On the Trail of the Iguana is a promotional featurette that captures the making of The Night of the Iguana (1964). The featurette was produced by Professional Films, a company that specialized in this kind of promotional material for movie studios. To sell the theatrical feature, Professional Films employs strategies typical of the making-of form. It advances an auteurist through-line by highlighting director John Huston, who is depicted as an eccentric visionary. A voiceover ballyhoos, “He is one of the screen’s most gifted creative artists. A winner of Academy Awards. Distinctive, original, offbeat.” Another strategy is the focus on authentic locations. The featurette plays up the Mexican locales of Puerto Vallarta and Mismaloya, which are remarkably rendered in vivid color even though The Night of the Iguana was shot in black and white.
These promotional strategies tell us a lot about how Hollywood films were being marketed in the 1960s. But something more immediate is at play: a documentary impulse that records the filmmaking experience. We see onscreen the contributions of the Mexican crew members, from set builders to master cinematographer Gabriel Figueroa, whose lighting set-ups—though briefly glimpsed—prove useful to the researcher of stylistic technique. We also see hanging around the set Elizabeth Taylor, referred to in passing as a “visitor.” Arguably, nothing brought more attention to the production than the affair between Taylor and Iguana star Richard Burton.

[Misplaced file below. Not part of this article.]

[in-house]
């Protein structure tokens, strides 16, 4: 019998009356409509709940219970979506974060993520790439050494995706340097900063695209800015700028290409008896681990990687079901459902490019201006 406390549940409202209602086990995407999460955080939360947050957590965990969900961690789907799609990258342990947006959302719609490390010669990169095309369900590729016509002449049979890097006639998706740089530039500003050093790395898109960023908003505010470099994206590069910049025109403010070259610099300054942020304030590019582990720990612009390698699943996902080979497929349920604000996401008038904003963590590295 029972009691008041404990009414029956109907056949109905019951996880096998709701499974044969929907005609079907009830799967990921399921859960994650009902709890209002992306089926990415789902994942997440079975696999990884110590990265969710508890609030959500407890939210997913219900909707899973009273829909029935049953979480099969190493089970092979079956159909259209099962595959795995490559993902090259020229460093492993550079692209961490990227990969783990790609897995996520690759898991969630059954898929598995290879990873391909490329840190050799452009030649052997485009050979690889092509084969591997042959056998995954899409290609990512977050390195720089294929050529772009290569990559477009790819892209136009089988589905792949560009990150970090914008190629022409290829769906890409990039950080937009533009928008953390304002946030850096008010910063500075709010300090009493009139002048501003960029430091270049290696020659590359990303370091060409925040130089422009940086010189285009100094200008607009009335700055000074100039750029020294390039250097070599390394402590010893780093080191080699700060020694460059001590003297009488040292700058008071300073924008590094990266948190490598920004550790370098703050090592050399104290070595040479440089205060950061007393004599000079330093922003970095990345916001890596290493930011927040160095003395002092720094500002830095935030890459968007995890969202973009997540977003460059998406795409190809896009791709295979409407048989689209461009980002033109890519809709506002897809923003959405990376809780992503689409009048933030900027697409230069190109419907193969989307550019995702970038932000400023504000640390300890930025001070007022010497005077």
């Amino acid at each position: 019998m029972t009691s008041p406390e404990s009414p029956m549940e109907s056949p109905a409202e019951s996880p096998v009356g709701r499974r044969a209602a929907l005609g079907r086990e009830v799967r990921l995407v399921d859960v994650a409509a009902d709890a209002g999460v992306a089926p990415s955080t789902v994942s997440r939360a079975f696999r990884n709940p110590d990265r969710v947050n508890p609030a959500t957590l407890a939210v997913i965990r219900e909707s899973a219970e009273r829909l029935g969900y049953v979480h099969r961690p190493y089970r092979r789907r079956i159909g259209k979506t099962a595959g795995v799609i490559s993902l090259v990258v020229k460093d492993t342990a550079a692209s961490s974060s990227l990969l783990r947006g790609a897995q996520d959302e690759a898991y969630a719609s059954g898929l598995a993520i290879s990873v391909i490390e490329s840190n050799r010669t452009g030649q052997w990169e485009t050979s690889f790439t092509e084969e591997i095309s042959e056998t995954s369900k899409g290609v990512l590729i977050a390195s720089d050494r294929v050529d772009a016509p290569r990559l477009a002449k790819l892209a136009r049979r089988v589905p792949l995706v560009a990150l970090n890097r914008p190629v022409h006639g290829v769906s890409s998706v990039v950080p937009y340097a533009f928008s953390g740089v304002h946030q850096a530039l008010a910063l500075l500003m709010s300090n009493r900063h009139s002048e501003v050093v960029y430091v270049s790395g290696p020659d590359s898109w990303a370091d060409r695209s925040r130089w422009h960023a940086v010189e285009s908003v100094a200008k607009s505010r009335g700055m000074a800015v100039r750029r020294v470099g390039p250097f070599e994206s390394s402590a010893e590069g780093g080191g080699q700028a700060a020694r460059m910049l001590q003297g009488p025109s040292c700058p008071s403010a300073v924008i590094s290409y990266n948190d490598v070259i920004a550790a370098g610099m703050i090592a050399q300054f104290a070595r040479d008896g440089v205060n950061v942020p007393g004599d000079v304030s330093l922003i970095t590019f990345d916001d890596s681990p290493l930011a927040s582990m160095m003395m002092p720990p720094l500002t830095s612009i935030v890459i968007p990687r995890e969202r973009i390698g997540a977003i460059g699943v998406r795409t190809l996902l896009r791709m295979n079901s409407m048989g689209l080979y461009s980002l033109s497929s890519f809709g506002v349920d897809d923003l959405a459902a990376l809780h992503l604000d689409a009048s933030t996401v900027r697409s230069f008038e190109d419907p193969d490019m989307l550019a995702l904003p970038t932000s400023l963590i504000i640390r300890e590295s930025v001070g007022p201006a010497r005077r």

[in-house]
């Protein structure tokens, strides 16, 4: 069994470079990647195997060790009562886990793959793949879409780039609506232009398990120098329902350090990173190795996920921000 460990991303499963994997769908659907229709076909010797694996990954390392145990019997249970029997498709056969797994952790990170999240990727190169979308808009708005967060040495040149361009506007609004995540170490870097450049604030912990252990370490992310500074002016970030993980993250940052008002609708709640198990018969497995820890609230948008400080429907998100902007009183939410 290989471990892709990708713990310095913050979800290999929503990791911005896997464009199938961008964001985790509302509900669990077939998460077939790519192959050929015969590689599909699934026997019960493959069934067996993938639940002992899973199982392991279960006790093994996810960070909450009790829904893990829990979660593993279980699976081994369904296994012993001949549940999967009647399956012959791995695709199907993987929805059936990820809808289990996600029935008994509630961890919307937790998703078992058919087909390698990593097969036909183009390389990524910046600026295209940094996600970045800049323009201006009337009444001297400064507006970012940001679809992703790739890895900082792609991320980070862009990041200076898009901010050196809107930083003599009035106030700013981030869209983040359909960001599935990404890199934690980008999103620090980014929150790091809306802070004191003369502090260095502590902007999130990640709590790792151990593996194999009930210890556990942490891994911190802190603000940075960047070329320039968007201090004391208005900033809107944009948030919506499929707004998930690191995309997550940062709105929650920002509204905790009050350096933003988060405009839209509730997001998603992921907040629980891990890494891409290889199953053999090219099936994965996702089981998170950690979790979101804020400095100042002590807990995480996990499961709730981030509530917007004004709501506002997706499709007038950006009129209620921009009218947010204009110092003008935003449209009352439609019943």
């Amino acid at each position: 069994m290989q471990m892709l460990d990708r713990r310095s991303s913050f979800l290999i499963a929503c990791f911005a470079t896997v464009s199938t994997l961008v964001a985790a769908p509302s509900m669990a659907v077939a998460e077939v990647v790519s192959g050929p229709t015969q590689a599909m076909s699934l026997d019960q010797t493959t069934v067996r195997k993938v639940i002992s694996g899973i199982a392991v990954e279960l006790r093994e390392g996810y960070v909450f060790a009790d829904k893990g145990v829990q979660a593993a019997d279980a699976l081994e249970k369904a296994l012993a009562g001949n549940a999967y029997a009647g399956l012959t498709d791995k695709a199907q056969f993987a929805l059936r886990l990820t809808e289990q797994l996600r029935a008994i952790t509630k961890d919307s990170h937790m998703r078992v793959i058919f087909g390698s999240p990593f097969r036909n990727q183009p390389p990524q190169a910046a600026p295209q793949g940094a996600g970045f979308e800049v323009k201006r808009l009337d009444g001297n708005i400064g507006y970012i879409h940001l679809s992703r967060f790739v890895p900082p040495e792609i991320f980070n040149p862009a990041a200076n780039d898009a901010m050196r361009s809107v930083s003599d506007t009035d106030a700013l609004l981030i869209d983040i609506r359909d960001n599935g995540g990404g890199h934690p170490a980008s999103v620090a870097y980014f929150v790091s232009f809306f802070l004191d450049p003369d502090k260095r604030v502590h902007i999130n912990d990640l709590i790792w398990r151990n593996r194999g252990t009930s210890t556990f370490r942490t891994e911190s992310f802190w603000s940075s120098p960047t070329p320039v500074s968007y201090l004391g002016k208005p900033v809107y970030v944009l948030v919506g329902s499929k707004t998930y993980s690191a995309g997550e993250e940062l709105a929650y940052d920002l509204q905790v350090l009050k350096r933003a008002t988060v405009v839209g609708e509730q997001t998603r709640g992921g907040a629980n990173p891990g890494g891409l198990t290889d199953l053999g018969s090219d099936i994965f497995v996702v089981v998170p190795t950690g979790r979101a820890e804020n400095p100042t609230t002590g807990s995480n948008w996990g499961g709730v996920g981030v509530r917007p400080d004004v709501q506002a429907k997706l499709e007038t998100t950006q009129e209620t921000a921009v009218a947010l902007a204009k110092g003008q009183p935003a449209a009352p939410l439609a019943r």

As I recently discussed in a Cinema Journal piece, these promotional and documentary impulses are sometimes at odds. At one point, actor Deborah Kerr recounts how walking uphill to the set reduced her legs to “jelly.” To illustrate this point, the featurette doesn’t show us Kerr but the Mexican set builders transporting heavy building materials. Her description feels incommensurate with the actual effort of these workers. This attempt to visually represent Kerr’s words inadvertently reveals the invisible labor that is so often omitted into making-of accounts. It’s a striking moment that demonstrates how making-ofs can serve as critical primary sources for understanding movie promotions and the visible evidence of production work.